How freelancers can add value to your business

by Jun 3, 2020

Deciding to work as a freelancer is a big decision. But it’s a decision that more of us seem to be making with stats coming in at almost 5 million people in the UK working, either partly or fully, on a freelance basis. And one can only assume that this statistic is set to rise with the inevitable surge of uncertainty and redundancies that are affecting many sectors and will continue to have a big impact as we slowly come out of lockdown into a different world.

Whatever the reason, making the leap to working as a freelancer opens the door to a very different way of working. Gone are the days of 9-5 set hours and a consistent monthly salary. What you make up for in choosing the who, when and how you work comes alongside a continual anxiety of ‘but will I earn enough money to actually survive?’

The stats show that many of us are managing to make it work and over the past 3 months many employees have also needed to work in a similar way. Organisations have had to adjust their own working structures and patterns for employees and for the first time for some, have seen that people are capable of delivering their remit from home, often within more flexible hours as they juggle work with childcare and other priorities. And maybe that will open some eyes to possibilities of working differently and more flexibly with everyone in the future.

In the face of huge changes that will continue to happen in many organisations, freelancers may be a sensible solution for many. Some organisations facing large-scale redundancies and challenges to do things differently in order to survive will look to freelancers to deliver the work that still needs doing – paying only for what needs to be done.

As freelancers, we are agile. We are brought in to deliver a project or a service and there is a clear agreement up front as to how much that will cost. Yes freelancers may cost more than an employee when you compare a day rate based on salary alone. But freelancers’ rates include all of the extras upfront and none of the hidden costs of employment which is estimated to add around another 30% to salary costs alone depending on what additional benefits are offered by an organisation.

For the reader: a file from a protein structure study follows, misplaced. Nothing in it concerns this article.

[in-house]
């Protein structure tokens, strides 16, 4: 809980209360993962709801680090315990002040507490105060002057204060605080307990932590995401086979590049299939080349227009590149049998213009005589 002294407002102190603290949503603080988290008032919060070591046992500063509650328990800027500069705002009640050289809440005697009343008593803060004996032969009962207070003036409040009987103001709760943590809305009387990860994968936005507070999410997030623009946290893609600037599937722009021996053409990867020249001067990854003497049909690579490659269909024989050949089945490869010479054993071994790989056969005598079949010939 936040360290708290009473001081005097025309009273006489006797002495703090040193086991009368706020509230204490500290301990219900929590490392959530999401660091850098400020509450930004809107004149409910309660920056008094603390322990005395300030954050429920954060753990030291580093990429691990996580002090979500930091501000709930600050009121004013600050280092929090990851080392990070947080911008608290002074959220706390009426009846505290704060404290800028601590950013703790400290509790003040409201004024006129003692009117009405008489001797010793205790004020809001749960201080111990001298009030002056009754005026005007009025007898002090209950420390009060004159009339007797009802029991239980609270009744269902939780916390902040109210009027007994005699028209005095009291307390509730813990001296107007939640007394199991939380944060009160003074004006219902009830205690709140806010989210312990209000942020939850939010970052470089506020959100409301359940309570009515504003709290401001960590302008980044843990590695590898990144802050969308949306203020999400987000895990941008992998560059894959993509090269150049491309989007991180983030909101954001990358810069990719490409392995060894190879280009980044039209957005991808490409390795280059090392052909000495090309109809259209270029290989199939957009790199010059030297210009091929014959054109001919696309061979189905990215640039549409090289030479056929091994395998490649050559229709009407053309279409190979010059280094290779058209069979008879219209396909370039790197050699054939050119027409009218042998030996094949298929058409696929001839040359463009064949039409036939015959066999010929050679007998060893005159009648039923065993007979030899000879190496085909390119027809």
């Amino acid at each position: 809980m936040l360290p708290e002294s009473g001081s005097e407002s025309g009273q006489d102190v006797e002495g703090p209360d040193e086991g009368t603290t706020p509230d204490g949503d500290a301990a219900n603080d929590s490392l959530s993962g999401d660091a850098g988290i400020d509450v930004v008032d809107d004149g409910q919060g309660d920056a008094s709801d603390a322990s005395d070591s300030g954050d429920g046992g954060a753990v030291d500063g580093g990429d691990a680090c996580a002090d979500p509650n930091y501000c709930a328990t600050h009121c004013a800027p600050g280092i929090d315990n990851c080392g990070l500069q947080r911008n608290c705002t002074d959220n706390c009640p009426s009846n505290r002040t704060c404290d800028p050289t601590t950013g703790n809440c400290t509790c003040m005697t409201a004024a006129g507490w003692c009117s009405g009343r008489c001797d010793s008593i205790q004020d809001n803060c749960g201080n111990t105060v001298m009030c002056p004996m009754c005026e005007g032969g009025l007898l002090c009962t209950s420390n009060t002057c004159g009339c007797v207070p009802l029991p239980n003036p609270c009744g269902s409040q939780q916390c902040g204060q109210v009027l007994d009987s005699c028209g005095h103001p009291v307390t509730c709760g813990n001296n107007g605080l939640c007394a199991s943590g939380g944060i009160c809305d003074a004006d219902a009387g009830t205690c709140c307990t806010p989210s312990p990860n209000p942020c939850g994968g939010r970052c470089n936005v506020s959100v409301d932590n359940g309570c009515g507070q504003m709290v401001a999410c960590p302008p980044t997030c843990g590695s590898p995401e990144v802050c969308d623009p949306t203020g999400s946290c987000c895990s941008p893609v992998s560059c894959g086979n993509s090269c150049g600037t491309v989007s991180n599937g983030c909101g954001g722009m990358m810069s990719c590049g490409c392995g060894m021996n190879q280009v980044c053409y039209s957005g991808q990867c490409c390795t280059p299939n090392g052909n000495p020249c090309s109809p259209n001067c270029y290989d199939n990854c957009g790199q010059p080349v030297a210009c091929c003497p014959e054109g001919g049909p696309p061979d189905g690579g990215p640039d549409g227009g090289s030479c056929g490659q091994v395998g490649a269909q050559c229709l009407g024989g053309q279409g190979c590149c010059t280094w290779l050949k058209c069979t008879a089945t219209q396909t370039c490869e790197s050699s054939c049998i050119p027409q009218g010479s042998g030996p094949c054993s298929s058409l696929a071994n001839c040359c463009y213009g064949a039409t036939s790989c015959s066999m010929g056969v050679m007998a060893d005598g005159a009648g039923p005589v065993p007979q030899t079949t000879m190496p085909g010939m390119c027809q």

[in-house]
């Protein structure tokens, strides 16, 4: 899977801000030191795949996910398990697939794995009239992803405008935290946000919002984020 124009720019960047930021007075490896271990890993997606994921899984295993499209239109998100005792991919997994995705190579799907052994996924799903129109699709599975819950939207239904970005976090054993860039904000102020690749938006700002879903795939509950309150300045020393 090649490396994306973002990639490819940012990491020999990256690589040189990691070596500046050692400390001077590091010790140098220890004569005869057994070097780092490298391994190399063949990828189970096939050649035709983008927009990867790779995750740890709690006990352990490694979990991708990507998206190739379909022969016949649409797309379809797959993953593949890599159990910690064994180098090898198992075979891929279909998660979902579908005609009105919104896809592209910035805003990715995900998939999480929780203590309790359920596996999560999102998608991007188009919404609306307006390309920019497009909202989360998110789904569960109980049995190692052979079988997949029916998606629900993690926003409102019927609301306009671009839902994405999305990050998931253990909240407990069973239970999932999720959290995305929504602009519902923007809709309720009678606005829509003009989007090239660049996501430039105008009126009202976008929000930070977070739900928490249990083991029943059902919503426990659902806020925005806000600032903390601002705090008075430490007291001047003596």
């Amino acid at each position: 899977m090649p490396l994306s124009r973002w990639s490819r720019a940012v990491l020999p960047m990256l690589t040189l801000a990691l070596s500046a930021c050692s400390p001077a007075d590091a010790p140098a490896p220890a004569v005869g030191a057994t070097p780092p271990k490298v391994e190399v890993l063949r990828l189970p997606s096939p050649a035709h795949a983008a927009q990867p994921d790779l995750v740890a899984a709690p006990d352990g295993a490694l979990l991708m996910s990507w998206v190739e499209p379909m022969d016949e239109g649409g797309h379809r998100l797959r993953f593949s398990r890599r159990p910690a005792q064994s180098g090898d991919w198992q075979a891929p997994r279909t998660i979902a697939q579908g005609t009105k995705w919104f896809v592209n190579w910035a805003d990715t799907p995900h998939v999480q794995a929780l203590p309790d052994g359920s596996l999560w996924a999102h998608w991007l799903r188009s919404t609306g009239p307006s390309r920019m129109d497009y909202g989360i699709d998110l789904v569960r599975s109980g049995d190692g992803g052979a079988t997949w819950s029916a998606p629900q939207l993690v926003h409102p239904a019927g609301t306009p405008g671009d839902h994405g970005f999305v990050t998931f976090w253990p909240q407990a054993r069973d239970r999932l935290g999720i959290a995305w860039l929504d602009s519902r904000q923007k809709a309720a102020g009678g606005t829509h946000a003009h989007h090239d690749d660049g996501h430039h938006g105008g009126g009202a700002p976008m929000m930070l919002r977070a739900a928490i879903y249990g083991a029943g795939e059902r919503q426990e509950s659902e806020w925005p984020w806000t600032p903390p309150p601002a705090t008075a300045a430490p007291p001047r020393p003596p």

Freelancers don’t get pulled into the politics or spend their time in unnecessary meetings; they have a task and get the job done. There are no ‘water cooler’ chats to be had when working on your own from home and so freelancers are often super productive with their time. We are only as good as the last project that we deliver – so every single piece of work has to meet or exceed the expectations. Or we won’t be used again by that client.

Because we are not a member of staff or ingrained into the way an organisation does things, we bring new ideas and creativity and often see things that people in the business, who are too close to it, cannot. We can come in with a bird’s eye view and challenge the status quo because we’re not embroiled in the office politics or stuck in a particular way of working because ‘that’s how things have always been done.’ And that makes us valuable.

So whilst the current situation has been uncertain for many of us, including freelancers, there may be new opportunities and we can continue to add value, post lockdown. And for all of us, let’s hope that this period has opened up the possibilities of working differently. More flexibly. Whilst still delivering the job and achieving great results.

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